- Christians are often made to feel unspiritual because they don’t attribute all sorts of feelings and actions to the direct operation of the Holy Spirit, but the real test of a Christian is whether they really do have a relationship with the Holy Spirit or not (Romans 8:14 "For all who are being led by the Spirit of God, these are sons of God"). There are many people who claim that the Spirit is leading them in some great endeavor or to make some great sacrifice (not found in the Scriptures), but the same people who make these claims are the same people who remain in false doctrine and opposed to God’s will on very simple subjects such as baptism. To me a study of how the Holy Spirit leads us is very convicting, and not always initially comforting, for if I am persisting in a sin, then I don’t have a relationship with the Holy Spirit (Romans 8:13). If I am practicing any of the works of the flesh, then the Holy Spirit and I don’t have anything in common (Galatians 5:16-21). How can I claim that the Holy Spirit is dwelling in me, when I am ignoring or rejecting what He has said? (Acts 7:51)
- The Spirit puts to death the deeds of the body: "for it you are living according to the flesh, you must die; but if by the Spirit you are putting to death the deeds of the body, you will live" (Romans 8:13). The Spirit enables us to overcome temptation and sinful habits, or a worldly frame of mind, through the instruction, enlightenment, and directions of the Spirit’s revelation, coupled with all the great words of encouragement and motivation which He has also revealed. For example, the Spirit has plainly told us that, "No temptation has overtaken you but such as is common to man; and God is faithful, who will not allow you to be tempted beyond what you are able" (1 Corinthians 10:13). He has also told us that God never entices anyone to sin, rather, we are tempted when we are drawn away by the evil thoughts in our heart (James 1:13-14), which means, if we will allow His message to clean up our minds, then we won’t be tempted as often. Why would God warn us about evil thoughts and lusts, if we couldn’t ever remove such thoughts from our hearts? The very fact that lust is condemned infers that we don’t have to lust, or that lust isn’t an inherent part of our thought processes (Mark 7:20ff; Philippians 4:8). If lust is something learned or acquired, then it is something that can be unlearned.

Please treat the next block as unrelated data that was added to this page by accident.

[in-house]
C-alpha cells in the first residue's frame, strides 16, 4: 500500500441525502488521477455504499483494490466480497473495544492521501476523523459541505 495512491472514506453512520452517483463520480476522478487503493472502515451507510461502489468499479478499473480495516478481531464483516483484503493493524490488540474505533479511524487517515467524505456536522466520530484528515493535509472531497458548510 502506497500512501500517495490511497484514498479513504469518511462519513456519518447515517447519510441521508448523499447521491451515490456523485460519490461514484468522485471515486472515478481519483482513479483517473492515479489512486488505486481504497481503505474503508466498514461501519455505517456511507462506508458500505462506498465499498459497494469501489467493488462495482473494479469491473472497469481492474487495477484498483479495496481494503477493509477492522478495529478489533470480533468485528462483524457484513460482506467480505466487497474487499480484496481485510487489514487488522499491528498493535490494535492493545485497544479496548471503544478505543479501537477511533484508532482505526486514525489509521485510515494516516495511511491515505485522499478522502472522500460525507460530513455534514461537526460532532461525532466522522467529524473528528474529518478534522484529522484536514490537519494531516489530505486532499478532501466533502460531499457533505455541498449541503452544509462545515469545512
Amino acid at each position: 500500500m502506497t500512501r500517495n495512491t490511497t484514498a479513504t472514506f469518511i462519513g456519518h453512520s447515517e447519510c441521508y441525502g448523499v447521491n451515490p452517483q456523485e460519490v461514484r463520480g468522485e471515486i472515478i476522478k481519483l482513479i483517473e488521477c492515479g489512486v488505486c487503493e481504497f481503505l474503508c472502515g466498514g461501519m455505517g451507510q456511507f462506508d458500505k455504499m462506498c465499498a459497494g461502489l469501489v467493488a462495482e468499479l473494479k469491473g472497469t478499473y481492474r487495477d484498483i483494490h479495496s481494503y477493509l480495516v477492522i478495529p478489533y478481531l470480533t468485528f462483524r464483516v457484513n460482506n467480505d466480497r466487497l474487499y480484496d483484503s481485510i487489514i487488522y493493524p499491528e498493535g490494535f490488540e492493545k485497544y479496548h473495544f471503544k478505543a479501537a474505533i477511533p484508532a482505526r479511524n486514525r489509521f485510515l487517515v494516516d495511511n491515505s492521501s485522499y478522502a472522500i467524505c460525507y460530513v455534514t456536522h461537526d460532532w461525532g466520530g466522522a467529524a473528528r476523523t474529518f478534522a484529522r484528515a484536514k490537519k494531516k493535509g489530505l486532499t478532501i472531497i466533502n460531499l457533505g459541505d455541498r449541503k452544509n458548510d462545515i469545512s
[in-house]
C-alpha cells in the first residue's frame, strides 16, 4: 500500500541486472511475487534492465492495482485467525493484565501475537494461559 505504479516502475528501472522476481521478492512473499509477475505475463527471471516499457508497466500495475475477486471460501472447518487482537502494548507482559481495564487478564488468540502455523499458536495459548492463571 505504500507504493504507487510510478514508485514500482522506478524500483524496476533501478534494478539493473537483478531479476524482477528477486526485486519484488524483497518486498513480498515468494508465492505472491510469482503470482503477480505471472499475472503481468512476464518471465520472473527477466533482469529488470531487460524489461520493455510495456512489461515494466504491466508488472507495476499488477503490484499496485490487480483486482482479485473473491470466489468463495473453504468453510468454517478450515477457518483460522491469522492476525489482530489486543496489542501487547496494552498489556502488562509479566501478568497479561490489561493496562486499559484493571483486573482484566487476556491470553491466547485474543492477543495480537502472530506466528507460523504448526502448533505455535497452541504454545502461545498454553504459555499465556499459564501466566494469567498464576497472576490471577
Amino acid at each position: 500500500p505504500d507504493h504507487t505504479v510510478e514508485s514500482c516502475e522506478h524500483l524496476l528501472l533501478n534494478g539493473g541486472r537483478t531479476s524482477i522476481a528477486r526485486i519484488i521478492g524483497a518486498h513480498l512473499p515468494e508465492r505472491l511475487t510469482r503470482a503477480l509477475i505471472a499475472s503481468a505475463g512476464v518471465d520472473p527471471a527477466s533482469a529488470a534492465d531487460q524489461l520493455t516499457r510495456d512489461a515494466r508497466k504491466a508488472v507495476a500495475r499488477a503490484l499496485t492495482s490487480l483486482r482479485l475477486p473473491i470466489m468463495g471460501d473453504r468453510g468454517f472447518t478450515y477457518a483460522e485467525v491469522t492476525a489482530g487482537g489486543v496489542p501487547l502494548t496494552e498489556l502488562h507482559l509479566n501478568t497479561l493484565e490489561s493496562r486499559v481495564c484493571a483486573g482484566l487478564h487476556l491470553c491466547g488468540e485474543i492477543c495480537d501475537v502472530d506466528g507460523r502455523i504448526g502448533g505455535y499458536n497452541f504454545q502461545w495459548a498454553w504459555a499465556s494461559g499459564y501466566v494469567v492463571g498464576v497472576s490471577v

- In this very passage we have a tremendous incentive to get the upper hand in our lives over temptation. "You will live" (Romans 8:13), do we really want to "live" and live with God forever? Do we want to enjoy true life to its fullest and be alive instead of just subsisting?
- The Spirit enables us to cry "Abba! Father!" (Romans 8:15). The Spirit has revealed to us what a loving Heavenly Father we have. God wants us to be His children and Jesus died in our place so that we could become sons of God. Everything that He has ever done for us has always been in our best interest. The expression "Abba! Father!", was a common expression by which children affectionately addressed their fathers. The person who is really convicted by the teachings of the Spirit, won’t resent God or stand in dread of Him, rather, such a person will come running to God, crying out, "You are My Father!"
Mark Dunagan/Beaverton Church Of Christ/(503)644-9017